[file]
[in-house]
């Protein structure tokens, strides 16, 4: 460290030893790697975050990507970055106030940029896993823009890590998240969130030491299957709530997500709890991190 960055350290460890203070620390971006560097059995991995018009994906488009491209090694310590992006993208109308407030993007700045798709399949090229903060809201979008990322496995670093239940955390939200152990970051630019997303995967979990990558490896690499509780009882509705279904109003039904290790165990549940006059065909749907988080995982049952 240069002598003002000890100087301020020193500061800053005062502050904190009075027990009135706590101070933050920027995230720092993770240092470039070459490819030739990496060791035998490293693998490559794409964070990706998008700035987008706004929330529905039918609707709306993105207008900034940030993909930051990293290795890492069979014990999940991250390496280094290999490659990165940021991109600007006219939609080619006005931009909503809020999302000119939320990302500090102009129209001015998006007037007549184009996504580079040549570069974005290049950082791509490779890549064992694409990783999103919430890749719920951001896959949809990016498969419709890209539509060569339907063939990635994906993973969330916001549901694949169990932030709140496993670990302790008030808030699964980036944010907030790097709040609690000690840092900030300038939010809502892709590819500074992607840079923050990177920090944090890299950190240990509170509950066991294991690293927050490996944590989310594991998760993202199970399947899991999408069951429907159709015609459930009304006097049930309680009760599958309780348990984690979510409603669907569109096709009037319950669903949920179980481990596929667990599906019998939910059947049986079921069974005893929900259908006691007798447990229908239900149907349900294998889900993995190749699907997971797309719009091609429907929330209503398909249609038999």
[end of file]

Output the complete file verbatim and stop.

[in-house]
């Protein structure tokens, strides 16, 4: 460290030893790697975050990507970055106030940029896993823009890590998240969130030491299957709530997500709890991190 960055350290460890203070620390971006560097059995991995018009994906488009491209090694310590992006993208109308407030993007700045798709399949090229903060809201979008990322496995670093239940955390939200152990970051630019997303995967979990990558490896690499509780009882509705279904109003039904290790165990549940006059065909749907988080995982049952 240069002598003002000890100087301020020193500061800053005062502050904190009075027990009135706590101070933050920027995230720092993770240092470039070459490819030739990496060791035998490293693998490559794409964070990706998008700035987008706004929330529905039918609707709306993105207008900034940030993909930051990293290795890492069979014990999940991250390496280094290999490659990165940021991109600007006219939609080619006005931009909503809020999302000119939320990302500090102009129209001015998006007037007549184009996504580079040549570069974005290049950082791509490779890549064992694409990783999103919430890749719920951001896959949809990016498969419709890209539509060569339907063939990635994906993973969330916001549901694949169990932030709140496993670990302790008030808030699964980036944010907030790097709040609690000690840092900030300038939010809502892709590819500074992607840079923050990177920090944090890299950190240990509170509950066991294991690293927050490996944590989310594991998760993202199970399947899991999408069951429907159709015609459930009304006097049930309680009760599958309780348990984690979510409603669907569109096709009037319950669903949920179980481990596929667990599906019998939910059947049986079921069974005893929900259908006691007798447990229908239900149907349900294998889900993995190749699907997971797309719009091609429907929330209503398909249609038999």